In the wake of the current pandemic, many health systems have been strained by increased levels of stress and burnout, absenteeism, and turnover among its clinicians. COVID-19 is placing increased demands on health systems and clinicians as well as a renewed focus on the importance of clinician well-being. An effective clinician onboarding program can help ensure clinician well-being and engagement throughout their career—including times of immense stress—but it needs to begin on day one.
On a daily basis, clinicians face many challenges such as lack of alignment and engagement with health system strategy and goals, well-being and burnout issues, and the transition from fee-for-service to value-based payment with health information technology as the platform. These are just a few areas where we need to help clinicians achieve success while managing the demands of practice.
The perceptions of patients regarding the safety of elective procedures has steadily improved since May, as shown in Vizient’s updated report Connecting With Patients During COVID-19. However, this has not translated into increased utilization of health care services.
With a shortage of roughly 140,000 physicians projected to impact health care in the U.S. by 2033, health system leaders are beginning to consider how much the advanced practice provider (APP) workforce, which includes nurse practitioners and physician assistants, could mitigate this shortage. One thing is for sure, the success of this strategy will rely on organizational structures, processes, and the deeply rooted, physician-centric culture evolving to fully embrace the APP workforce.
There are a multitude of benefits to transradial procedures including improved patient safety, a more comfortable patient recovery and a decrease in overall cost for hospitals over femoral access procedures.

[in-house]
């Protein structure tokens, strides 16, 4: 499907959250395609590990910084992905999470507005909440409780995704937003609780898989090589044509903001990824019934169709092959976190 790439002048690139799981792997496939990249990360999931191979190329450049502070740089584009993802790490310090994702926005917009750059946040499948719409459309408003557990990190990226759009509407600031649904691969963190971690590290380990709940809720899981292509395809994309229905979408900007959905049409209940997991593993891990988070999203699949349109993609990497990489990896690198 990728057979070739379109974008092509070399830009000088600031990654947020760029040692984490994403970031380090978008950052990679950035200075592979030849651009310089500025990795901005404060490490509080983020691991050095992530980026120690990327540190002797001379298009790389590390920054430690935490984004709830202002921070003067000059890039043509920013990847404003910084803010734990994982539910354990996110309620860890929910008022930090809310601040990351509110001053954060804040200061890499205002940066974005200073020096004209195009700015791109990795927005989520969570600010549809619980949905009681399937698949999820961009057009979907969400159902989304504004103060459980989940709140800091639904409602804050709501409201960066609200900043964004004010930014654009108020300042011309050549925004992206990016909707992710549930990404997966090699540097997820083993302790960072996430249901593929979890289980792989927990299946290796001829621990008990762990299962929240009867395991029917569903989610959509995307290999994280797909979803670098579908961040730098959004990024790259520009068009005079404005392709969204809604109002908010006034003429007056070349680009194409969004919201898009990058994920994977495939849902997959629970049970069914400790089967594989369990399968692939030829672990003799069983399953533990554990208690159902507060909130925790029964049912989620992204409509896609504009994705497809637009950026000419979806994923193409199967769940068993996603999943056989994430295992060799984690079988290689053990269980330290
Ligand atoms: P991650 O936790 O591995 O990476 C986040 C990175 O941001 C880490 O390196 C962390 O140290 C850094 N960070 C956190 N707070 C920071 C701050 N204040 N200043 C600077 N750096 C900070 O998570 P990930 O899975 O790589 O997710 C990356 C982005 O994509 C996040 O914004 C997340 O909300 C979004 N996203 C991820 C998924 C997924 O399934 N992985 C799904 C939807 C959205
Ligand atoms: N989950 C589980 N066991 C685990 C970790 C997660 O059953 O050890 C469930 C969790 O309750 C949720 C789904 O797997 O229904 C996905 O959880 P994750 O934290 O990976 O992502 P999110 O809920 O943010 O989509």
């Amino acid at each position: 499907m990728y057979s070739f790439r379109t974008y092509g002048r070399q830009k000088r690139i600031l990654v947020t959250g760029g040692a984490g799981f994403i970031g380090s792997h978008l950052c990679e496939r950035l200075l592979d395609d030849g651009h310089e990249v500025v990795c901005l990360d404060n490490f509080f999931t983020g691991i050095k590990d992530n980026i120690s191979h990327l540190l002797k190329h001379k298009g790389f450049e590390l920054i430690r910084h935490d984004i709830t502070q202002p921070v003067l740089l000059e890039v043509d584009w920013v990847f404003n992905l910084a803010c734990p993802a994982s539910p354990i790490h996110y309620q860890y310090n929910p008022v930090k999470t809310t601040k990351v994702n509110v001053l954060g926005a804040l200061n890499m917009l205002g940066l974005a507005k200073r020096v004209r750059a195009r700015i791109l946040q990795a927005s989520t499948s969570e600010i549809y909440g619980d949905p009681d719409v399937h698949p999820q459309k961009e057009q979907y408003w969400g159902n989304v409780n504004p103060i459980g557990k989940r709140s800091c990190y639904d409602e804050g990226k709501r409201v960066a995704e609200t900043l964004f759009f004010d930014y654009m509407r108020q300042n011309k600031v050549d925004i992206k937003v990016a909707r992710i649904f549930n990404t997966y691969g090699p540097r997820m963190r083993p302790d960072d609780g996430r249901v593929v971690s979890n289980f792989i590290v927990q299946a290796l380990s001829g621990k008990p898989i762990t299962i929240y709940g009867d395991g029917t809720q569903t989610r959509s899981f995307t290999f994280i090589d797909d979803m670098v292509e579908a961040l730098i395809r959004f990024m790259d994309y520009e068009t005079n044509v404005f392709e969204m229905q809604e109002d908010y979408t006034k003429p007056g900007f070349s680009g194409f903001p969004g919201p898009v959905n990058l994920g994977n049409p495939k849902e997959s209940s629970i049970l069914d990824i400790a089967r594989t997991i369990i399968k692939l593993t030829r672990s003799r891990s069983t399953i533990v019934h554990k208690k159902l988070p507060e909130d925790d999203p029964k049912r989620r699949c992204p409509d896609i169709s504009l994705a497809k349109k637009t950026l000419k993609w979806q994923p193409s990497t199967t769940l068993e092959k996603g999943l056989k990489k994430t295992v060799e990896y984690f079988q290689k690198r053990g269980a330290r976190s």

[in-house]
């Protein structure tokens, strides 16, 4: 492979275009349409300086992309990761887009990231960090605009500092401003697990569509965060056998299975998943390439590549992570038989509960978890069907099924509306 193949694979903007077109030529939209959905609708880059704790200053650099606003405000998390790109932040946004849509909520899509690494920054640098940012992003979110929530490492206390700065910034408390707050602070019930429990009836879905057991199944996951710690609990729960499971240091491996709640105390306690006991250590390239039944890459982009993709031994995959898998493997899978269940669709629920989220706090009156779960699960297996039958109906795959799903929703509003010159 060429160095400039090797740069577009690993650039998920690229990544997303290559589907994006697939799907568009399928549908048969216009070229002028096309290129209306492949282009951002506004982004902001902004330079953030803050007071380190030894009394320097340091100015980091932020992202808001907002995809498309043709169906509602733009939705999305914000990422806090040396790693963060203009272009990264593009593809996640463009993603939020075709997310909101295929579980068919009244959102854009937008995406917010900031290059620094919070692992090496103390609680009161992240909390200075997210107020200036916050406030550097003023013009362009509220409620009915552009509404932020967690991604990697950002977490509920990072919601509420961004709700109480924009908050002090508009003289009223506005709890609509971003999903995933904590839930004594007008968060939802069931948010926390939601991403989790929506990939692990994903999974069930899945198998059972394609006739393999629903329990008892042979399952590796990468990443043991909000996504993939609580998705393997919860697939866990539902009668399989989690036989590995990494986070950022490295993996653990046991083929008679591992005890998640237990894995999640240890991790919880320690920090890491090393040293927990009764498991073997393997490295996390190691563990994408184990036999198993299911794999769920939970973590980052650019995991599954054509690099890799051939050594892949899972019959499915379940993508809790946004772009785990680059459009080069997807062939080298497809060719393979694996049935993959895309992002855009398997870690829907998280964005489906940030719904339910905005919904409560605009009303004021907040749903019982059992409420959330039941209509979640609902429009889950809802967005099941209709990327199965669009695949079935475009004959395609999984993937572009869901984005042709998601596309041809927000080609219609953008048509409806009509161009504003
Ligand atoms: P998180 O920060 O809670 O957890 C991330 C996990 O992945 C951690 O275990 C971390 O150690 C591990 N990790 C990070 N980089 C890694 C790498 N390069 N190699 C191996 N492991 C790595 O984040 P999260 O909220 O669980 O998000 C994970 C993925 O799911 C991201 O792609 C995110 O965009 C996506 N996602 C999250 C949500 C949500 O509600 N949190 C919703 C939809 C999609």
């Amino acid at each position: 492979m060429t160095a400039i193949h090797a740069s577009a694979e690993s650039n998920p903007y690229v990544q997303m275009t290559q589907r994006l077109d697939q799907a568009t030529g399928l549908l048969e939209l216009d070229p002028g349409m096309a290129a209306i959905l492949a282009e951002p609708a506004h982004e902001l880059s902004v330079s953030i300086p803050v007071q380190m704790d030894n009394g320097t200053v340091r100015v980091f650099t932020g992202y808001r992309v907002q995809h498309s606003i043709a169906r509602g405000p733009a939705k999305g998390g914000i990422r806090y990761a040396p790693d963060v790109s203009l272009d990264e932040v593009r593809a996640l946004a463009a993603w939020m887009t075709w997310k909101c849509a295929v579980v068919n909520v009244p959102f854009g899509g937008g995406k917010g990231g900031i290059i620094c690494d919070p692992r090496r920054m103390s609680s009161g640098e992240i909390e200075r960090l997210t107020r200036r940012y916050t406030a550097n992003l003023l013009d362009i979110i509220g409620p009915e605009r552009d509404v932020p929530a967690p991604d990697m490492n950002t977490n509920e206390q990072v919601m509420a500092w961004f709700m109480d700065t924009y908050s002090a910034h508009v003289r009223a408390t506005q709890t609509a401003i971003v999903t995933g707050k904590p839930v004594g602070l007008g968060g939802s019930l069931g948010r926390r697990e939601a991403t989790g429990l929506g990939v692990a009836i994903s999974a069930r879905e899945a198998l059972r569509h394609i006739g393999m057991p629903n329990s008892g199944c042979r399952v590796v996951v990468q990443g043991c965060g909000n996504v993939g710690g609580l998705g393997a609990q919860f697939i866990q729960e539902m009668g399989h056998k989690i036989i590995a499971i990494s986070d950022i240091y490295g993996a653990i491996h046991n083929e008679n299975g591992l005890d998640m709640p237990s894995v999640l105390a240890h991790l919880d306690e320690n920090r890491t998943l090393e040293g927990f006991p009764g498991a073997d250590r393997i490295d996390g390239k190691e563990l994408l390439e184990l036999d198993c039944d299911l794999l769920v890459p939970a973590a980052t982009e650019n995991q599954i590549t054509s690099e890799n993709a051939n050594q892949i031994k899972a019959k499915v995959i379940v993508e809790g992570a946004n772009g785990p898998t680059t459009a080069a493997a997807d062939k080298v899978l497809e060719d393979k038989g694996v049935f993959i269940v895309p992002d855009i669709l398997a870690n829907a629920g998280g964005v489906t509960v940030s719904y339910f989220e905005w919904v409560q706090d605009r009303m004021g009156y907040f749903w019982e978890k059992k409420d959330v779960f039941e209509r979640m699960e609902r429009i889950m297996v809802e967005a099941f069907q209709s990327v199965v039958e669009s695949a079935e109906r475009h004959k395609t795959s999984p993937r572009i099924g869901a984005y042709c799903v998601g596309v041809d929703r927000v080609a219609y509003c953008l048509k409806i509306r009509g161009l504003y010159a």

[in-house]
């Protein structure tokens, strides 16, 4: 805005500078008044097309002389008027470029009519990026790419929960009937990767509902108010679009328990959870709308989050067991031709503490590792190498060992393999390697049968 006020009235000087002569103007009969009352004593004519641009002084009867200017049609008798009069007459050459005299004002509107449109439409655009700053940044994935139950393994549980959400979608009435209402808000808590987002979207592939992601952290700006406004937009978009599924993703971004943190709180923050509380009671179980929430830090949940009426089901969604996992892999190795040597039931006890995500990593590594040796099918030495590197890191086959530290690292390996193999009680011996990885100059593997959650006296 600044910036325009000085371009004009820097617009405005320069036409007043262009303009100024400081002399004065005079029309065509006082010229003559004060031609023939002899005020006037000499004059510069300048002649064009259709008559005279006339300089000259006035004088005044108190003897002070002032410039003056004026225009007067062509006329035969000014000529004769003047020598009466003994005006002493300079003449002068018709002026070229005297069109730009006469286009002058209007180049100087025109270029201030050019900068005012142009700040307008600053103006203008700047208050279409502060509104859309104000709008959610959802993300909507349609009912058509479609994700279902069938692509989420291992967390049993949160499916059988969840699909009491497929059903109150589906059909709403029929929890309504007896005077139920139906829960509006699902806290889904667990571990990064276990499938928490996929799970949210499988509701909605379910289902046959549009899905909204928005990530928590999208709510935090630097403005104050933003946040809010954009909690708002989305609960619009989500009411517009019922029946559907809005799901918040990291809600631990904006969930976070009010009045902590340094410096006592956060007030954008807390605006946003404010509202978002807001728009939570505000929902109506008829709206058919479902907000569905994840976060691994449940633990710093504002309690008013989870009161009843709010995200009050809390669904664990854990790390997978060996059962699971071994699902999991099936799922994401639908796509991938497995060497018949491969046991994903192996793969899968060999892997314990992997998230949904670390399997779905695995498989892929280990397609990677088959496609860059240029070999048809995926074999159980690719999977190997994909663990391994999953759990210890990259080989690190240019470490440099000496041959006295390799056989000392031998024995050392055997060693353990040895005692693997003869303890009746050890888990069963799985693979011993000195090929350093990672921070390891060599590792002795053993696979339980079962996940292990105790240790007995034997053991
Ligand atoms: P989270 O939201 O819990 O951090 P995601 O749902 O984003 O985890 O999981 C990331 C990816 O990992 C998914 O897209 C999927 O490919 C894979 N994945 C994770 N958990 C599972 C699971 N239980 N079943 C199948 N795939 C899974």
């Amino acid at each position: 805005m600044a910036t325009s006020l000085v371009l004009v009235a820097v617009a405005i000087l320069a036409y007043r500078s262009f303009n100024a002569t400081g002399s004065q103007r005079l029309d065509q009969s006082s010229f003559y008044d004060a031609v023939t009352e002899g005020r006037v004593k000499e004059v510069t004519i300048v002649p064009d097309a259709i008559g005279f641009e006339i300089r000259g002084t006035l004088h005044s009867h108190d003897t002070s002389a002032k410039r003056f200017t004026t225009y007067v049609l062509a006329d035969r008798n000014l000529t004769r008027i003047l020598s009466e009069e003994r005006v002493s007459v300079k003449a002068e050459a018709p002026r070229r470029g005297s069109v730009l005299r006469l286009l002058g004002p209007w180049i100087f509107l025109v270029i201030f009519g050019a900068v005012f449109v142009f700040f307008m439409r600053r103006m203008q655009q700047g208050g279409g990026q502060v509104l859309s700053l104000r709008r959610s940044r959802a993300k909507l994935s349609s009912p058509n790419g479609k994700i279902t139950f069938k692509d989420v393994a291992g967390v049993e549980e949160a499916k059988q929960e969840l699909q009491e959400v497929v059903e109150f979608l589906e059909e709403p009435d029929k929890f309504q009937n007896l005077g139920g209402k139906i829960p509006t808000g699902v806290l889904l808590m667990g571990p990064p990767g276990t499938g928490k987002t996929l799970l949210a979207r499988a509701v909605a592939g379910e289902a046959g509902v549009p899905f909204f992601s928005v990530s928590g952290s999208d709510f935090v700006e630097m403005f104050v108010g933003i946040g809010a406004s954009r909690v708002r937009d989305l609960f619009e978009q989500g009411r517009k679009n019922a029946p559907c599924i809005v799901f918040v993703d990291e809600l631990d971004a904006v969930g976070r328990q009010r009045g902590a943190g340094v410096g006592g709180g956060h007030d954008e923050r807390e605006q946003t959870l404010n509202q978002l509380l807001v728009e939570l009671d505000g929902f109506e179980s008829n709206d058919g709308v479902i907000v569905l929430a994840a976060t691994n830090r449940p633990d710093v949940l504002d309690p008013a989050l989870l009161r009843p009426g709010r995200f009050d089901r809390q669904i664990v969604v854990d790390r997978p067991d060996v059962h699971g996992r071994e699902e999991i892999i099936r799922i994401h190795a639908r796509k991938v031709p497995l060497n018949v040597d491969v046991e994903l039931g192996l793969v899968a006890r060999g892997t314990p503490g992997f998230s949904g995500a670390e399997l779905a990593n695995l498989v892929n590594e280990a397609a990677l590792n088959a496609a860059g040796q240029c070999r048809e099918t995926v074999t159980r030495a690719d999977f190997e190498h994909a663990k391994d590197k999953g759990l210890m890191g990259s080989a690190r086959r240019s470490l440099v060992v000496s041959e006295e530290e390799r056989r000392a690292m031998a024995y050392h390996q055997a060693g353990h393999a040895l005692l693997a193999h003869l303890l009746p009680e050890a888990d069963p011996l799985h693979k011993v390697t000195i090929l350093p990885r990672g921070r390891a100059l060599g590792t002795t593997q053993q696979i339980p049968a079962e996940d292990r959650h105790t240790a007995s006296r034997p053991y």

It’s easy to assume robotics are the better choice when it comes to patient care, but hospitals must examine closely these assumptions to determine if the robotic procedures are cost-effective as well as beneficial to the patient.
Data shows that people are avoiding their doctors’ offices for routine care because they are concerned about acquiring the virus there. This includes parents not bringing their children in for regular check-ups and vaccines and therefore, they are not receiving routine vaccines in a timely manner and increasing their risk for preventable diseases.
Each year in the U.S., approximately 700 women die as a result of pregnancy-related complications, according to a report recently published by the Centers for Disease Control and Prevention. The leading complications, maternal hemorrhage and severe hypertension/preeclampsia, make up 21.4% of all reported pregnancy-related deaths. Fortunately, they can be treated with early detection.
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